Reunification Palace (Image by Karryn Miller)
Ben Thanh Market. If there’s but one market to visit in all of Vietnam, Ben Thanh is the one. Chock-a-block with more than 1,000 kiosks and stalls, and as many hawkers selling everything under the sun, a journey into the depths of Ben Thanh is a rollicking ride through the ways and means of Vietnamese commerce. Tourists are fair game for inflated prices on everything from North Face knock-offs to socks, but haggling is de rigeur. The hungry can feast on some of the city’s best street food. And aficionados of architecture can gaze about the airy reaches of the 1914-built structure.
Ben Thanh Market (Video by Jim Sullivan)
Botanical Gardens / Zoo. Located at 2B Nguyen Binh Khiem St. in District 1, the Saigon Zoo and Botanical Gardens has held its ground for more than 100 years and now stands as one of the oldest zoos in the world. It was brought to life by Admiral Pierre de la Grandiere who was commander of the French forces in the 1860s. Today, it houses more than 550 animals and an extensive array of flora and fauna — orchids, cactus, bonsai and more sprinkled throughout the grounds. It’s also home to the Museum of Vietnamese History with artifacts from the culture and history of South Vietnam and a monument dedicated to the Vietnamese soldiers killed during World War I.
Museum of Ho Chi Minh City. Built by the French in the 1880s, this pearl-gray palace today houses the Museum of Ho Chi Minh City. The exhibits plumb the city’s historical depths, telling stories of the animals that once flourished here (tigers, crocodiles, cobras, several primates) and the people who called the area home (Khmer, Vietnamese, Chinese and Cham). Old maps trace the evolution of the city. Dioramas show what the city looked like back in the 19th Century, when the Gia Dinh Citadel defined its boundaries. Through one of the age-old tunnels leading away from what was then known as Gia Long Palace, the first leader of South Vietnam, Ngo Dinh Diem, escaped in 1963 with his brother, Nhu, but were promptly captured and executed.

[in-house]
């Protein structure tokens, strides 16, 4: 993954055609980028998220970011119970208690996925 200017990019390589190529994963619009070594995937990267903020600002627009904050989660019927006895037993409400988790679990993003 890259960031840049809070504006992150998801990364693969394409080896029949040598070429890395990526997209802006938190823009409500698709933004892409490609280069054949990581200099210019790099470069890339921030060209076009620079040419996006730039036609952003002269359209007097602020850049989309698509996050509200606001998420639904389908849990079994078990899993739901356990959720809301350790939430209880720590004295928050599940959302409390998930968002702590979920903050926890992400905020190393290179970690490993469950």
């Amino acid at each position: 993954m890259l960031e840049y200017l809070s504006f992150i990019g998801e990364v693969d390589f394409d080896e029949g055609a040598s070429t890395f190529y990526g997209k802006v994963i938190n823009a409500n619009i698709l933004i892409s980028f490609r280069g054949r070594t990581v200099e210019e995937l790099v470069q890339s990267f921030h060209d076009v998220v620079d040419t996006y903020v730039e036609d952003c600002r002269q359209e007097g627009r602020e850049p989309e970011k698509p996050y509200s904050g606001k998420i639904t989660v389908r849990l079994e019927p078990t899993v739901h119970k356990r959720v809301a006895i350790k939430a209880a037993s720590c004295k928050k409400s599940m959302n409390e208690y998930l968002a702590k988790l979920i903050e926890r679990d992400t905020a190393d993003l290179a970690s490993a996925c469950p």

Museum of Ho Chi Minh City (Image by Jim Sullivan)
War Remnants Museum. Luring travelers from all over the world, a trip to Ho Chi Minh City would not be complete without a visit to this museum. Outside, visitors are greeted by physical remnants of Vietnam’s past; from the battle tanks to the giant aircrafts, tiger cages and guillotines used by the French and South Vietnamese. Inside, a series of themed rooms and photography displays decorate the walls from photojournalists documenting the progression and the aftermath of the war. A day spent here gives onlookers a glimpse into this country’s dark past.
War Remnants Museum (Image by Tuong Vi)
Walk Dong Khoi Street. A walk down Dong Khoi Street is a walk through 150 year of Saigon. Known to the French as rue Catinat, and during the era of South Vietnam as Tu Do, the street has always lorded its high-end appeal and fashionable shops over the rest of the city. It was, and still is, the place to be seen. And to see. From the colonial-era marvel of the Majestic Hotel at the river’s edge, past the Reverie Saigon, now the country’s most luxurious hotel, through Lam Son Square past the Opera House to the imposing Notre Dame Cathedral, this is the walking tour du jour. The stately Main Post Office was built by Gustav Eiffel’s firm from 1886 to 1891. Construction on Notre Dame, which British novelist Graham Greene thought ugly, was begun in 1877.
Saigon Notre-Dame Basilica (Image by Karryn Miller)